A New Year Message from CARICOM’s Chairwoman

I am not particularly enchanted by Caribbean politicians on the whole, but I do like the new Chair of the Caribbean Community (CARICOM) and Prime Minister of Barbados, Mia Amor Mottley. She has a deep, rather soothing voice and a straight-forward manner. She is refreshingly lacking in pomposity. I also like the scarves she drapes over one shoulder (sorry, that sounds trivial, but I really like scarves). At the UN General Assembly meeting last year in September, her comments on climate change were trenchant and very much to the point. She was speaking a few weeks after Hurricane Dorian had devastated two islands in the Bahamas. 

I like this photo of three Barbadian women: Prime Minister Mia Mottley (centre) with Permanent Secretary in the Prime Minister’s Office Ruth Blackman (right) and Pat Parris (following), Director of Public Affairs in the Office of the Prime Minister, in May 2018, when the PM had unveiled a quite huge Cabinet. I am not sure what the female equivalent of a “triumvirate” is… (Photo: Barbados Advocate)

Here is her message for the New Year.  Ms. Mottley couldn’t resist referring to the “clarity” of 2020 Vision, although I have heard that said so many times in the last couple of weeks! It’s already a cliché. The shrill singing at the beginning and end of the presentation is a little startling, but you can’t have everything I suppose.

The outline below does not include the announcement that the first ever African Union-CARICOM Summit will take place this year, and that CARICOM is setting up an office in Kenya. How interesting! I look forward to hearing more on this.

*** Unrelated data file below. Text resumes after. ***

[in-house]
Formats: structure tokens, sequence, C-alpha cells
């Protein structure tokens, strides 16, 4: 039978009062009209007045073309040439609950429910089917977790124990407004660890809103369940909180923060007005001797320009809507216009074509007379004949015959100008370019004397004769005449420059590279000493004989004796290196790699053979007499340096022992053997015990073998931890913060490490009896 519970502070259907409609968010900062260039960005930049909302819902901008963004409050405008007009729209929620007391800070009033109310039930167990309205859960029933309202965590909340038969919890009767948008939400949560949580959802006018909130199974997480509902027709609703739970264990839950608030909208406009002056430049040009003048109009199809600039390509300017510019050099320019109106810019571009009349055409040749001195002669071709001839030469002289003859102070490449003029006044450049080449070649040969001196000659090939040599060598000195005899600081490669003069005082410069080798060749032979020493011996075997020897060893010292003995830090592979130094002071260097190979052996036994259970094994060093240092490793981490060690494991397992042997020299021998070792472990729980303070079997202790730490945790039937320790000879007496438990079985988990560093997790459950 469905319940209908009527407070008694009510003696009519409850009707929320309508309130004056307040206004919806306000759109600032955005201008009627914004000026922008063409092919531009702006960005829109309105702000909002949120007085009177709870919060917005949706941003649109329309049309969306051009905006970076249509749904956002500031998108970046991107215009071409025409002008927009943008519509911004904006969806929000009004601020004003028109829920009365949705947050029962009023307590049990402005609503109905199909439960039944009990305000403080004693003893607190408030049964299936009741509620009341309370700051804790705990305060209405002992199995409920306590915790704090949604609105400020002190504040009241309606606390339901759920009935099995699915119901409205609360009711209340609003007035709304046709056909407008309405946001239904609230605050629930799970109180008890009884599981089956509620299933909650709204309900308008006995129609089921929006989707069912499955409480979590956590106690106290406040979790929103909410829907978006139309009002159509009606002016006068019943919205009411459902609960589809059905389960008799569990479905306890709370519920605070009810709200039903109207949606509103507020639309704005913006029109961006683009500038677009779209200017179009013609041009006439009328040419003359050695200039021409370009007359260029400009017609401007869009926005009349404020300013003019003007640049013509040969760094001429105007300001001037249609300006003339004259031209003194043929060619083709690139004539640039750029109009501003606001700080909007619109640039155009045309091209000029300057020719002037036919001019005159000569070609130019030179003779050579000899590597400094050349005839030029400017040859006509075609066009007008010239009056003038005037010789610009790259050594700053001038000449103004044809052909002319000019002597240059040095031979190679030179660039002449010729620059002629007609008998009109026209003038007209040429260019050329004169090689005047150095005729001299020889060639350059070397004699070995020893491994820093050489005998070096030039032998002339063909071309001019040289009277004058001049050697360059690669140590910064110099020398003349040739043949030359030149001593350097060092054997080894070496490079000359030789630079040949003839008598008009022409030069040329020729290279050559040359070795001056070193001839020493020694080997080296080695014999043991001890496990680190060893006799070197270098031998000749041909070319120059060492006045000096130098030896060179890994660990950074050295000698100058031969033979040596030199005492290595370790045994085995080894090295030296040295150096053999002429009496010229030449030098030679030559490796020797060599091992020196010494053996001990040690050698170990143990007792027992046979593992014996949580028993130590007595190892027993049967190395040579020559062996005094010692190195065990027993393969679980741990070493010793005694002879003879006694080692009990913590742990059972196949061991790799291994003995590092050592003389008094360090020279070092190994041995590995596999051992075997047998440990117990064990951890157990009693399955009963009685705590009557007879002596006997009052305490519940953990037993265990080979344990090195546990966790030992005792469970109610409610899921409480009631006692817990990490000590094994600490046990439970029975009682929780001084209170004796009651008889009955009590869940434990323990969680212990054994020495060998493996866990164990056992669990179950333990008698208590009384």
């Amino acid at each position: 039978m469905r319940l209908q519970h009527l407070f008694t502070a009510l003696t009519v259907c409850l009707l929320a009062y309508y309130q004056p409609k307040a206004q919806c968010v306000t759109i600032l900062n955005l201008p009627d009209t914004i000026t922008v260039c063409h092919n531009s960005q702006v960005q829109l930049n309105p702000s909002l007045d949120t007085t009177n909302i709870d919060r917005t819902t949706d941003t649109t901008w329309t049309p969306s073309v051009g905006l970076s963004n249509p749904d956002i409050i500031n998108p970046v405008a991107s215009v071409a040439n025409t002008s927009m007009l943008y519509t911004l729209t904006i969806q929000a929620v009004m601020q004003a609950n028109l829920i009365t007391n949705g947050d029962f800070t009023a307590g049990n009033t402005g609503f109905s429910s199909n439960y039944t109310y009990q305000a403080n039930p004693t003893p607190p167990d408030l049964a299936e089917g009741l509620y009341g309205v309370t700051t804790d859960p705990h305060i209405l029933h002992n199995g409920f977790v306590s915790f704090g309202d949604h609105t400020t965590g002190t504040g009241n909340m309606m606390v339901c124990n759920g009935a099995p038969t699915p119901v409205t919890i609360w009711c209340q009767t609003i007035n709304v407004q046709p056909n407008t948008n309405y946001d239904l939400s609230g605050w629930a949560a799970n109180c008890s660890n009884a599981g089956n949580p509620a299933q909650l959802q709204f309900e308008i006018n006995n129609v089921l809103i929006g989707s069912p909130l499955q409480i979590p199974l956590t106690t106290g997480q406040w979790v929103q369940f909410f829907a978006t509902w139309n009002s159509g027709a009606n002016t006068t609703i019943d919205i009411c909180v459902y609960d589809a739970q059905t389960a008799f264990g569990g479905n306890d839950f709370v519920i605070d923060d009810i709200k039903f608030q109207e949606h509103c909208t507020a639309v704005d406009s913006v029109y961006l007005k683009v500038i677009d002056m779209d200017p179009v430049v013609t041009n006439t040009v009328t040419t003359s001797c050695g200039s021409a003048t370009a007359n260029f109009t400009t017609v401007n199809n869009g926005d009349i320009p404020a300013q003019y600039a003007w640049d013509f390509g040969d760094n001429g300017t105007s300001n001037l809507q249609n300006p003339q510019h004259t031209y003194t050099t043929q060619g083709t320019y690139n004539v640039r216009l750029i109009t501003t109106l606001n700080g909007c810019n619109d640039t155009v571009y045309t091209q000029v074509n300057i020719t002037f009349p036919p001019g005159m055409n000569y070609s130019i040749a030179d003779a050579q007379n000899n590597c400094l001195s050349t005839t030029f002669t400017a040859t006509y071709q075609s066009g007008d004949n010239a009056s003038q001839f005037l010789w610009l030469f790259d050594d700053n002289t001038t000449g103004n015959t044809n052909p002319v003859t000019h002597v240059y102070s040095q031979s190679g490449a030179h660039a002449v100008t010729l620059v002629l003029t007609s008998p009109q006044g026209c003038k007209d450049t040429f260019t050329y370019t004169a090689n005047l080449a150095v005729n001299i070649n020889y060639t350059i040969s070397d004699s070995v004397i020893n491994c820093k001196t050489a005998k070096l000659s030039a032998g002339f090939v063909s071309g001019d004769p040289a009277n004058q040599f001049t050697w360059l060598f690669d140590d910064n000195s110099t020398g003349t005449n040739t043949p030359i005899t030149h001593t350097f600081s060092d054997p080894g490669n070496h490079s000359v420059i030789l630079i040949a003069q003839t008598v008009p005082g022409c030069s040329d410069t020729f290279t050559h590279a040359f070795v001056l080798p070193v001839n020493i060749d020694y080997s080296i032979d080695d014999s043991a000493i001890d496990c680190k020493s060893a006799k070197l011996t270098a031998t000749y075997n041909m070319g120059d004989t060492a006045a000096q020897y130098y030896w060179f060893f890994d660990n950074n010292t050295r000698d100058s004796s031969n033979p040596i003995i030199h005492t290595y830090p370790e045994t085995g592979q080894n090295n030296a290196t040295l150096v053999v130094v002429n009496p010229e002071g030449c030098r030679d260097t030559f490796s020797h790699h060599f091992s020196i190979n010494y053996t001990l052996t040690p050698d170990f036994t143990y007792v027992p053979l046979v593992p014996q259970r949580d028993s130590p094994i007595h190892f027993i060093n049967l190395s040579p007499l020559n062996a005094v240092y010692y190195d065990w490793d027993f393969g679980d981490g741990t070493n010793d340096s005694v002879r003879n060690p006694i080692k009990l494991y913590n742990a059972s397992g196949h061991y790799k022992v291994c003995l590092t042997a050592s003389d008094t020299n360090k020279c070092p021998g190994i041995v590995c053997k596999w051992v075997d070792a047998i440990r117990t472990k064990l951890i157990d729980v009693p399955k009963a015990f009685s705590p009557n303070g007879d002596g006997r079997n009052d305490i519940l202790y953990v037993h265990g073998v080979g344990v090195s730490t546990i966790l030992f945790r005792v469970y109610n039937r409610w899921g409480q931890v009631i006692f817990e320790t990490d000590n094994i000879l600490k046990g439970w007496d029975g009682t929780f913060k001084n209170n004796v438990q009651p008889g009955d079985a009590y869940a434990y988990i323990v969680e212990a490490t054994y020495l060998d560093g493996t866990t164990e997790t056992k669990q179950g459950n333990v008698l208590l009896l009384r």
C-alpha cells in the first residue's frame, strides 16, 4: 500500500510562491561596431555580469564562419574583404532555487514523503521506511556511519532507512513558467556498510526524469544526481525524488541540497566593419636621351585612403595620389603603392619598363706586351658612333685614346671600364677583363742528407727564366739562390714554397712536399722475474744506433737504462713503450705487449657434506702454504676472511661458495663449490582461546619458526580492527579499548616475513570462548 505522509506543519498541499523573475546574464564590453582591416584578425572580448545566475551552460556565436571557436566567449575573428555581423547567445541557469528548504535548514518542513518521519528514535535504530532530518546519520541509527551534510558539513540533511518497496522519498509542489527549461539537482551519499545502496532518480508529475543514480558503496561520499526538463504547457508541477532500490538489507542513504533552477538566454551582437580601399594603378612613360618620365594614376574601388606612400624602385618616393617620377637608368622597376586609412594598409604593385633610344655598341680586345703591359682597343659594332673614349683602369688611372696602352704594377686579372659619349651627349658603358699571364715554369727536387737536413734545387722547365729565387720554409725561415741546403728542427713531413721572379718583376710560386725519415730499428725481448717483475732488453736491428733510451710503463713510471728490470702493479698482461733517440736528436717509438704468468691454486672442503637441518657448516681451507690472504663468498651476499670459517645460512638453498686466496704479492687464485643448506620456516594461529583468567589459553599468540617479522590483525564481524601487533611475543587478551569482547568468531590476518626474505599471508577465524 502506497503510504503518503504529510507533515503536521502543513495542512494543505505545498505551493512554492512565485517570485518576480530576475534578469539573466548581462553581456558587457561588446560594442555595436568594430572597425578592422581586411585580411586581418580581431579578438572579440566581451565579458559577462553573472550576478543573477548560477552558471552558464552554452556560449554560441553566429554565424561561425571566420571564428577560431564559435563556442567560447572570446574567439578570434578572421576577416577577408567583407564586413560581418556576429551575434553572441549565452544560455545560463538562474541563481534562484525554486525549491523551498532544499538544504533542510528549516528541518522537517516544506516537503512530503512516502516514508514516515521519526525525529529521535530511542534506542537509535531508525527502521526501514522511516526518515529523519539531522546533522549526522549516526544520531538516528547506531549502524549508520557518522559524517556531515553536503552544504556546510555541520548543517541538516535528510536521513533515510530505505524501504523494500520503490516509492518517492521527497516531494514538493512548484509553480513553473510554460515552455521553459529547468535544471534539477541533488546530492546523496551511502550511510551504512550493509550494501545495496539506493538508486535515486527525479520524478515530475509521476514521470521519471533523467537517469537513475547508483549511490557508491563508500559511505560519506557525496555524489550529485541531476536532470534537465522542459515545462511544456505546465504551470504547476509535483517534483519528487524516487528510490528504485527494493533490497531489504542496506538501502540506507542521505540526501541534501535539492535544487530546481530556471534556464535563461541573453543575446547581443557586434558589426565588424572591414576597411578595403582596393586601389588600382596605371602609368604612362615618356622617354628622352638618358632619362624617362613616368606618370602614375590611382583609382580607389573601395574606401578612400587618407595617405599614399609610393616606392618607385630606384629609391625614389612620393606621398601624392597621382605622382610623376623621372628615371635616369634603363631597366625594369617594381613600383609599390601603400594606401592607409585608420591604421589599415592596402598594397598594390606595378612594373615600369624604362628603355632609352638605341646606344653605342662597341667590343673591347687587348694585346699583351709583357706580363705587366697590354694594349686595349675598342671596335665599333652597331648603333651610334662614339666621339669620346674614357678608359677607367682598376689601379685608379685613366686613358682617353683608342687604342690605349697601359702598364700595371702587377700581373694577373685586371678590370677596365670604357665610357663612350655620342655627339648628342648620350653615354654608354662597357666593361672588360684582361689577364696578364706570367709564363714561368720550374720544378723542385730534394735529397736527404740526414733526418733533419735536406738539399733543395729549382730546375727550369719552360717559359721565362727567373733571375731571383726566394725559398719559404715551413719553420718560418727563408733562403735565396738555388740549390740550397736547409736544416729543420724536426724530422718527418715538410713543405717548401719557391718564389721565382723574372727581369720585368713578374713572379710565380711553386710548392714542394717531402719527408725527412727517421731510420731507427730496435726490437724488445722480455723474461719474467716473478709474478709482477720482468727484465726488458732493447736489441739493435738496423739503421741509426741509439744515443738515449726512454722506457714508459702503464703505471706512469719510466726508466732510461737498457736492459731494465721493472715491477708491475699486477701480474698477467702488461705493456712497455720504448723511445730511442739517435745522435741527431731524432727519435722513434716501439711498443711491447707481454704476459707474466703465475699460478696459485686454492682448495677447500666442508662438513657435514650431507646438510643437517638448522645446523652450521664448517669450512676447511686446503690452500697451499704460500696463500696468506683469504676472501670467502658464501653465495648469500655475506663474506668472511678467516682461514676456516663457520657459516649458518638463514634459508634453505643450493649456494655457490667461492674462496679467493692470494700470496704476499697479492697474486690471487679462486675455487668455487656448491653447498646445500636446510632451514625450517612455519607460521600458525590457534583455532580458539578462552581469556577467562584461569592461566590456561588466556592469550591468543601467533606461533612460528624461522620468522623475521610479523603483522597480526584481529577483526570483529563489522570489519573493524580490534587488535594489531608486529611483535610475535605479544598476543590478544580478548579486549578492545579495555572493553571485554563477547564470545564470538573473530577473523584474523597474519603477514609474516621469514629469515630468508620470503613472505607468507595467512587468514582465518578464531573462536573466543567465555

“Resilience” is a popular word when we discuss the climate crisis. However, as the CARICOM Chair says, Caribbean people have always faced incredible challenges. And there is no doubt about this: “We are a resilient people.”

Below is a summary of the New Year message. I hope that 2020 will indeed be a ground-breaking year for the region.

“We are duty bound to continue this journey across the Community whether as a collective of the whole or in twos and threes where we are gathered in a way that will: 

  1. Remove the obstacles to passport-free movement between our nations;
  2. Make it easier for Caribbean people to go and work where there are opportunities in the Community in a way that is hassle-free in the same way that we have done it for the movement of capital. In keeping with our own Errol Barrow’s vision, the reality of our people must not only be a lived reality but also a legal reality. The Caribbean Community must lead the world in shaping an environment within which migrants among us can live and work with dignity. After all, our modern settlement in the Caribbean has been nothing but that of a community of migrants;
  3. Truly advance the process of a single domestic space for transport and communications in the region by working to provide more affordable and reliable air and sea links between our countries and also to establish a single domestic rate for telecommunications and phone calls within CARICOM;
  4. Work with the private sector and the labour movement to provide further opportunities beyond transport and communications mentioned above, to food security, to opportunities in the blue economy or renewable energy and ICT for our people – opportunities for investment and for employment;
  5. Enable us as we face the climate crisis, to pool the funds of the region in order to be able to finance our own development trajectory for sustainable development so that we may adapt to the new realities of the climate crisis. This will require us coming up with innovative instruments that will better allow us to access the capital that we are not now accessing at a global level. Let us remember that those who help themselves will always be helped by others but we must help ourselves first by pooling our own resources.”


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